I have spent my early childhood years smitten with the world of Ballet. In between schoolwork and dance classes I would listen to the classical pieces, read the books, which some of the great ballets were based on, and watch every documented performance I could find. Back then, no one took notice of the specific role women played in most of these stories. As far as I was concerned, I just wanted to dance.
As a classical ballet student, I knew that someday male dancers and teachers would play a significant role in my training. Luckily (or not, depends on your perspective), history played itself in such a way that I danced with female dancers and instructors until l was almost 14. The notion that Gender is an issue, both in the studio and in the world beyond it, came to me only towards my high school years. It would take some time before I attain the words and means to cope with this realization.
An all-women-crowd can also be found in Diane Del – pra‘s paintings. The French painter and graphic artist portrays the intimate, mundane moments of women’s lives, pictured solo, or in a group. The contemporary scenarios in which they are situated stand in fascinating contradiction to the traditional style in which these paintings are presented:
Diane refers to Renaissance painters, as well as giants such as Picasso, Matisse, and Hockney as her inspirations for technique and composition. The figures are usually in motion, touching or intertwining, conveying feelings and thoughts that remain ambiguous. Diane says that she is fond of this ambiguity, and that the unique energy she finds in powerful female relationships, has fascinated her from an early age.
The possibility of merging her aesthetic with the aesthetics of other strong entities gives her great pleasure, and challenges her to find the optimal balance between abstract and realism. Down here is such cooperation with Gucci Beauty, and editorial pieces for NicOtine Magazine and Marie Claire.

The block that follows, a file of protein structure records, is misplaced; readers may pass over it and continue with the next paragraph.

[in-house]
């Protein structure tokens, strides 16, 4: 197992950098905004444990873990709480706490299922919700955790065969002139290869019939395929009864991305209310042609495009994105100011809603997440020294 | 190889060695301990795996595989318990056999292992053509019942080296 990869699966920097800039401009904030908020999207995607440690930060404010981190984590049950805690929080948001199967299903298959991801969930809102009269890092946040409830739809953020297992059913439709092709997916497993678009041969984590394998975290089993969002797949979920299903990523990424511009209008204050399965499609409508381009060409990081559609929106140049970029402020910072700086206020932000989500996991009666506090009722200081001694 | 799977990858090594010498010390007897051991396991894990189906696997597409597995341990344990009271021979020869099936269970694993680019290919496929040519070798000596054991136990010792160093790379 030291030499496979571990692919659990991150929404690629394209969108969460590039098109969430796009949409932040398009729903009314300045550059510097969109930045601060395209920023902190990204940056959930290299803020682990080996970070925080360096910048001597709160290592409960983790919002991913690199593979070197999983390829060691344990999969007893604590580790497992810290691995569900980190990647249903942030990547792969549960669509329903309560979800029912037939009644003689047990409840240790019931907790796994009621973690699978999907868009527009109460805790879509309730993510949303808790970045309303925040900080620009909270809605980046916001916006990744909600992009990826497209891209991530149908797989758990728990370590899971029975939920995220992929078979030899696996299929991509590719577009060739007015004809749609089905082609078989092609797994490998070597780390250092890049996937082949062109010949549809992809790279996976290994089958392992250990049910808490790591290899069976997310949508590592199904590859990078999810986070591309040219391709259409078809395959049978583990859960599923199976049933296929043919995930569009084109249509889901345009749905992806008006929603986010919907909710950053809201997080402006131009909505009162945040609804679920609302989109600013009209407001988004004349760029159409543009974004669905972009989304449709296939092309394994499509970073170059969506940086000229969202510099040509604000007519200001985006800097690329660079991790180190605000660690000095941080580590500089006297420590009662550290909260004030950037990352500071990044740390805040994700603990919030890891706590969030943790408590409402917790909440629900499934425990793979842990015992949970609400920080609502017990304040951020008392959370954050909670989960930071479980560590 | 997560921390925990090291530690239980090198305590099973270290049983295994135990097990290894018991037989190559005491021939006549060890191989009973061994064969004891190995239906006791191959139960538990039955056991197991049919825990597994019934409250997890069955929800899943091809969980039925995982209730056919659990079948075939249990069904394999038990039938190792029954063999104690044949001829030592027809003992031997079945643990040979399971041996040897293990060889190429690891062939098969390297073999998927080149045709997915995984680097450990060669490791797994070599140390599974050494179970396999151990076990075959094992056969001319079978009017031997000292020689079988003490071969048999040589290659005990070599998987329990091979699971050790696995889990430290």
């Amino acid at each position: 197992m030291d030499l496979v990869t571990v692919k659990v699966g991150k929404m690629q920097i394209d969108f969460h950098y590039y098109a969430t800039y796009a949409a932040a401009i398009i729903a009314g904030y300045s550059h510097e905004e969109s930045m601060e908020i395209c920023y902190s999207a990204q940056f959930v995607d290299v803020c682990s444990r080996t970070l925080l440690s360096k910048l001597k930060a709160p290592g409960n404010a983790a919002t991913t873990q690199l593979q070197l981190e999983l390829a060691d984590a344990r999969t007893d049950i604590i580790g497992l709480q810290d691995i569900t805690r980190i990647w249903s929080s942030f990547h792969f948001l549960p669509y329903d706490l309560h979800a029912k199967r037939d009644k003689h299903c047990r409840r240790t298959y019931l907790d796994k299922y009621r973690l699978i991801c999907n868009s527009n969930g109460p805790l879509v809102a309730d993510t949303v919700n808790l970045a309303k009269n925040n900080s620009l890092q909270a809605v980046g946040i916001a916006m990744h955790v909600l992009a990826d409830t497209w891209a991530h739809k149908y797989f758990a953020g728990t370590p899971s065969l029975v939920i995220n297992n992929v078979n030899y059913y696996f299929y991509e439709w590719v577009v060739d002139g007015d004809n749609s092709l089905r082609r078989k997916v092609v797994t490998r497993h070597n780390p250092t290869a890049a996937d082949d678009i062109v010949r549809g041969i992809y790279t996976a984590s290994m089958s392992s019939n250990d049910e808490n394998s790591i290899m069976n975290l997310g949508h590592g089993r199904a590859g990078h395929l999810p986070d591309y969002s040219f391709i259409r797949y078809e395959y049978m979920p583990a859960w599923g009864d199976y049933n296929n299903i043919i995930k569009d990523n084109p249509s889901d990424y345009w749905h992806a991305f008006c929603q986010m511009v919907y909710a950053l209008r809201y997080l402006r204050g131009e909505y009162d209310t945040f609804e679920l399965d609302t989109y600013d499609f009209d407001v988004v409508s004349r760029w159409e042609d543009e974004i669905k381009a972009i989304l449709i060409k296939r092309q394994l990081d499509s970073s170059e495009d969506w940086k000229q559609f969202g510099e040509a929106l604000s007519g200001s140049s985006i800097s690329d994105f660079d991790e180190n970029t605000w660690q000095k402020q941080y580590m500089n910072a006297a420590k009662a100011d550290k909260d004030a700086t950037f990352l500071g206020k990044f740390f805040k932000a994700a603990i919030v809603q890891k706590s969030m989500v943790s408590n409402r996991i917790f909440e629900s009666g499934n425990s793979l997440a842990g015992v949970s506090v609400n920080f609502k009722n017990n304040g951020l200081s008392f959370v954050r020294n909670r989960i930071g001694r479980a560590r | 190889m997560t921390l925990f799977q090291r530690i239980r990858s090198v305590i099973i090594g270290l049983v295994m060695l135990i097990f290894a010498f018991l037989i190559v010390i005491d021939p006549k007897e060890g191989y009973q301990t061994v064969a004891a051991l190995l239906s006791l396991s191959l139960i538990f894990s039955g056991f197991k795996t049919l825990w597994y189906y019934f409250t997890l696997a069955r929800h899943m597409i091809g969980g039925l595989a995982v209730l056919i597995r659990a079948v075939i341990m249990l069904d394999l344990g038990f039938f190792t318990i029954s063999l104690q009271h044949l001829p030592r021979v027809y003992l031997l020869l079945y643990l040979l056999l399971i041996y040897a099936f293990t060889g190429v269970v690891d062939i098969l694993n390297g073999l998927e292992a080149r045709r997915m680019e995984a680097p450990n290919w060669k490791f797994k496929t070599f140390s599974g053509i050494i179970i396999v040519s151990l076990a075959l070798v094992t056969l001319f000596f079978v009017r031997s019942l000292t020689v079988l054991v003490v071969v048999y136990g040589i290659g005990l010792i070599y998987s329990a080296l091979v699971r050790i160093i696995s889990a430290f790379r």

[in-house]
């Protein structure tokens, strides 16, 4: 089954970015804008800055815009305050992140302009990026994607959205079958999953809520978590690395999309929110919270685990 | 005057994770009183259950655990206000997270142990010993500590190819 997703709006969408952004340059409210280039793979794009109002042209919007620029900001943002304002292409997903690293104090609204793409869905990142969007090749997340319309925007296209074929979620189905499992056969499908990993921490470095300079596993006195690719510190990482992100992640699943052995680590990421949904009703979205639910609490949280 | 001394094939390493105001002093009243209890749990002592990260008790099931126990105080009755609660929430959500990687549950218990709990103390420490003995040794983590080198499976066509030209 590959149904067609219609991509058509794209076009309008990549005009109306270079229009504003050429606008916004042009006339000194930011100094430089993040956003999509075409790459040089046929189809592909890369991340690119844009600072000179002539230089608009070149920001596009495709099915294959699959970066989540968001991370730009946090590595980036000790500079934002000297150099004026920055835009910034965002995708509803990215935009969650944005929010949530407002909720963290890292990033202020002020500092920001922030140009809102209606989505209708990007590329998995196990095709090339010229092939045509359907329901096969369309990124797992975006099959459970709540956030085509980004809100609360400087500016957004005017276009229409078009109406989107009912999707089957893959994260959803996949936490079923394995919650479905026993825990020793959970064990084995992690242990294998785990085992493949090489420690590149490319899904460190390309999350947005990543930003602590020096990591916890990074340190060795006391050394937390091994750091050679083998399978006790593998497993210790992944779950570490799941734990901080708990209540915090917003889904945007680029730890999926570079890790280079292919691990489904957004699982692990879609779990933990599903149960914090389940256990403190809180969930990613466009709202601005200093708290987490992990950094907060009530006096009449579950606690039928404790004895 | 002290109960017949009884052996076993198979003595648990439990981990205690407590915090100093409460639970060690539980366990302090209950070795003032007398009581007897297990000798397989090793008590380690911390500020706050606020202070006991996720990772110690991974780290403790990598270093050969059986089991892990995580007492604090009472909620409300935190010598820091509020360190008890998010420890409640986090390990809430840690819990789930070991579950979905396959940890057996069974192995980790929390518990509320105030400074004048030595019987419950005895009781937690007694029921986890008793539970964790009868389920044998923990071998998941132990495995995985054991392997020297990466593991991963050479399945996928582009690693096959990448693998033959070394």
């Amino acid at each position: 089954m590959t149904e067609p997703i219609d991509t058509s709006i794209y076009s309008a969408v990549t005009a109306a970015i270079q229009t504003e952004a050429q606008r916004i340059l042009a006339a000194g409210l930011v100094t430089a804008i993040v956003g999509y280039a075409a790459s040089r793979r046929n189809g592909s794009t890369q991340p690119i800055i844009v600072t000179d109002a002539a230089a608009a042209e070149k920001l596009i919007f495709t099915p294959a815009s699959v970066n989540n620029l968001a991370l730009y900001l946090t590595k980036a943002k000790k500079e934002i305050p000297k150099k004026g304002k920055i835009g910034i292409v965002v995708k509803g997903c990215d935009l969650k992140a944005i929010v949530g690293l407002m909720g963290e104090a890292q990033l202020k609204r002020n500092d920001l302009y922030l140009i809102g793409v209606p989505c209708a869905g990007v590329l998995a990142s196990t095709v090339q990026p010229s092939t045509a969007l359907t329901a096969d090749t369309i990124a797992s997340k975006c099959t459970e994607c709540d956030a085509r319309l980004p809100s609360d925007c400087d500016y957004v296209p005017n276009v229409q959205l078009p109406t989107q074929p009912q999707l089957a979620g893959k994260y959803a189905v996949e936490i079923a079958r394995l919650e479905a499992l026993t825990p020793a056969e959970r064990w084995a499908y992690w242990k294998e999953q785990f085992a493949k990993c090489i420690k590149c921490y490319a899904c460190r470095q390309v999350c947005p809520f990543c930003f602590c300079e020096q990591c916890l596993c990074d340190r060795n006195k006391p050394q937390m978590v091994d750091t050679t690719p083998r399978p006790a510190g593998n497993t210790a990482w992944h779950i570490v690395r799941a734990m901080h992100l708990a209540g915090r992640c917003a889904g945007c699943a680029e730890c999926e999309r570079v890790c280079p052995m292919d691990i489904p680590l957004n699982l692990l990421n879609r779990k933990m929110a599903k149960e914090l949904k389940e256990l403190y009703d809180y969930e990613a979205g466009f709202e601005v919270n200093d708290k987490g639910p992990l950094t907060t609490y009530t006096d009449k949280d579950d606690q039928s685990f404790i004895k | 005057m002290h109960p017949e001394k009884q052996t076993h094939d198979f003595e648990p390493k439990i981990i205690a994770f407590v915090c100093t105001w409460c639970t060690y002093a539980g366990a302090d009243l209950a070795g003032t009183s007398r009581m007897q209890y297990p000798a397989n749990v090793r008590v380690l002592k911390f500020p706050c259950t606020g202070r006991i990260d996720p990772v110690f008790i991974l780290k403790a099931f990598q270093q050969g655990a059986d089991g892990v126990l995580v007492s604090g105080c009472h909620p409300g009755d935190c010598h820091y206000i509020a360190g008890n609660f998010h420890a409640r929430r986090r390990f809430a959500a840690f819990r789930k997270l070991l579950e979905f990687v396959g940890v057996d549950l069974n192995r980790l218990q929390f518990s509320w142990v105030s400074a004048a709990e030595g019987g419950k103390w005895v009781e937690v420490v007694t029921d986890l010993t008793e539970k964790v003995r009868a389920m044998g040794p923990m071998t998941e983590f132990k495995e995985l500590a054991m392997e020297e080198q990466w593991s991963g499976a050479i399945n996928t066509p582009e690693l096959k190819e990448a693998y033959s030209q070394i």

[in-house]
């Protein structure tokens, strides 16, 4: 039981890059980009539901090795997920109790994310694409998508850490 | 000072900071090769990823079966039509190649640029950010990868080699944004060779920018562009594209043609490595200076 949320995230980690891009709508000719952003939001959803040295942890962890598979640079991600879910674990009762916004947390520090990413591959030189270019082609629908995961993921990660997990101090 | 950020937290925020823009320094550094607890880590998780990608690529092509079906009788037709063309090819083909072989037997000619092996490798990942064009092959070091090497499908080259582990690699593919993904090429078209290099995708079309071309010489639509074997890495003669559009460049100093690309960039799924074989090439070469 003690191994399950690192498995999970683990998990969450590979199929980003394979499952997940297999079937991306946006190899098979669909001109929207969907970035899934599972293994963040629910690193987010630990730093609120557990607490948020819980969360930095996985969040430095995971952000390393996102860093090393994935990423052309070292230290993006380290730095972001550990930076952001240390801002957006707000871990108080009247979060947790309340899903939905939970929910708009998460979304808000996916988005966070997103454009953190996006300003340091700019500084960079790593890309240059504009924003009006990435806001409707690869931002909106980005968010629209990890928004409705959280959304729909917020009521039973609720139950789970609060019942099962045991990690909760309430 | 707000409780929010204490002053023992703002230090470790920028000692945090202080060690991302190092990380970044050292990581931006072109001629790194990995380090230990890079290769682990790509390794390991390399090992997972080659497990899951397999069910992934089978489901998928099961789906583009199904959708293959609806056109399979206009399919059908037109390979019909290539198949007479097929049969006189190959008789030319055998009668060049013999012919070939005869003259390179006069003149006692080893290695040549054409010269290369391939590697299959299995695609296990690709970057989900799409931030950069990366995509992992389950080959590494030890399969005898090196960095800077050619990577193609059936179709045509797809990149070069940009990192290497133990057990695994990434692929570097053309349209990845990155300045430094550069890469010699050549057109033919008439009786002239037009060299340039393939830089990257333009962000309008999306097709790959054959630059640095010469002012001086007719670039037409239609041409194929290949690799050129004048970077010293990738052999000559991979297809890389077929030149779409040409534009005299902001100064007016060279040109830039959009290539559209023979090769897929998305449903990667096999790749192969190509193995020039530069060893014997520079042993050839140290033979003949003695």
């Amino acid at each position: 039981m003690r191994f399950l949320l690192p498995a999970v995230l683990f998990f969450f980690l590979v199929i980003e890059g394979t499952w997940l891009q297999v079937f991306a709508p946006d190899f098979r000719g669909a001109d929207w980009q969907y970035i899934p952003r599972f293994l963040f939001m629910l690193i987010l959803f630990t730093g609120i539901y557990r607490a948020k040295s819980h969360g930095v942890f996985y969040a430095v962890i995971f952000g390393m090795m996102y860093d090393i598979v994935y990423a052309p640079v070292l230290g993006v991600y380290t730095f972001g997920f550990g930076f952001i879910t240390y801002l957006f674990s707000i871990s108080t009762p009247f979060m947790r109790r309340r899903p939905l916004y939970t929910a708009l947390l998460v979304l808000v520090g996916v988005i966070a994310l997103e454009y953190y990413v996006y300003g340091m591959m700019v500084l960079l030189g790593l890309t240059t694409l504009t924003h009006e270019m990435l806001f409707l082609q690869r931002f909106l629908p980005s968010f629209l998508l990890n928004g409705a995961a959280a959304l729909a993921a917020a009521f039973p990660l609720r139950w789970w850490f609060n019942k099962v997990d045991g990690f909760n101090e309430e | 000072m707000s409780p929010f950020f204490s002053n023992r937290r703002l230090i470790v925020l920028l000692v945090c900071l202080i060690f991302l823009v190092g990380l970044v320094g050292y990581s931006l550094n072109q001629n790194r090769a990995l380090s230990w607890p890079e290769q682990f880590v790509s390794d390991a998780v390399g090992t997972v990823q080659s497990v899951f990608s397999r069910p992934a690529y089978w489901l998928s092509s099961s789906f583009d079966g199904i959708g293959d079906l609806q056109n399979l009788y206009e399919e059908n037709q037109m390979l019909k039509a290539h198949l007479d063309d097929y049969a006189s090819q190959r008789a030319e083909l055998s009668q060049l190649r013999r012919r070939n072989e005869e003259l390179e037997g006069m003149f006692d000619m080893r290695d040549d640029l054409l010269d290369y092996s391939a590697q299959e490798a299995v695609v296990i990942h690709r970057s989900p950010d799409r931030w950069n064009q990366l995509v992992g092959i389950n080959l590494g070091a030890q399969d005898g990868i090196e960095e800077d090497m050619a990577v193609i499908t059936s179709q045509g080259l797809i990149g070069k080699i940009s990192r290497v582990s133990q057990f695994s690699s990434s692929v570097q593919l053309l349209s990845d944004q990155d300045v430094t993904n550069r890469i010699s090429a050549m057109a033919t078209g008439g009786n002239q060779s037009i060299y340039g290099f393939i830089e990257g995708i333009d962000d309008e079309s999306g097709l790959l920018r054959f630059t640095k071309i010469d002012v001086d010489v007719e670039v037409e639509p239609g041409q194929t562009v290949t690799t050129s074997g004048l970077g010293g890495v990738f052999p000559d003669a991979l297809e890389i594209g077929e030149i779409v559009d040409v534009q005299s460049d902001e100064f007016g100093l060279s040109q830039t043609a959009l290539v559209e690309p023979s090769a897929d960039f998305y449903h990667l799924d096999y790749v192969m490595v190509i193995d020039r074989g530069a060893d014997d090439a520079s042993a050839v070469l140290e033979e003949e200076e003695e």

All pictures are taken from Diane Del – pra‘s Instagram account.
Diane has recently cooperated with RUS, a new Spanish clothing brand, the brainchild of the Gutiérrez Monllor sisters. (Mazel Tov!) Patricia and Inés manufacture their beautiful knits in Spain and in Portugal, using Italian yarns such as mohair and alpaca. The sisters share the growing global belief that clothes should be curated selectively, rather than be accumulated massively, hence offer long – lasting high quality pieces. RUS will launch the first collection, FW 2019, by early September, when items will be available online, and in several multi brand stores around the world. Promise to keep you updated.
Patricia and Inés draw inspiration from the exquisite colors of nature and its’ fleeting beauty, as well as from the deep connection between fashion, art and architecture. For this collection, the focal point is the seemingly simple act of getting dressed, elevated here to mystical grounds: The Ritual. An intimate moment, unveiling and covering of body and soul, in preparation for facing the outside world.
In creating the images for this collection, Diane Del – pra tried to encapsulate the balance entailed in getting dressed, between body and garment, skin and fabric, warmth and coldness. The women in these paintings, who embody vigor and frailty, sensuality and spirituality, beautifully express this captivating ritual.
Most of the following pictures are from @rusthebrand Facebook page.
Creative: Patricia Gutiérrez Monllor
Photography: Marina Denisova
Make Up: Michelle Leandra
Model: Lary Mueller
I didn’t give a damn about going to a party, or being at the party. It was the getting dressed FOR the party, and there is truth and poetry in that.
The spectacular Mrs. Apfel, whom I would gladly take to a deserted island with me, and who’s documentary film is a masterpiece of self – love, love for fashion, and a lifesaving sense of humor, thinks all the fun rests in getting dressed.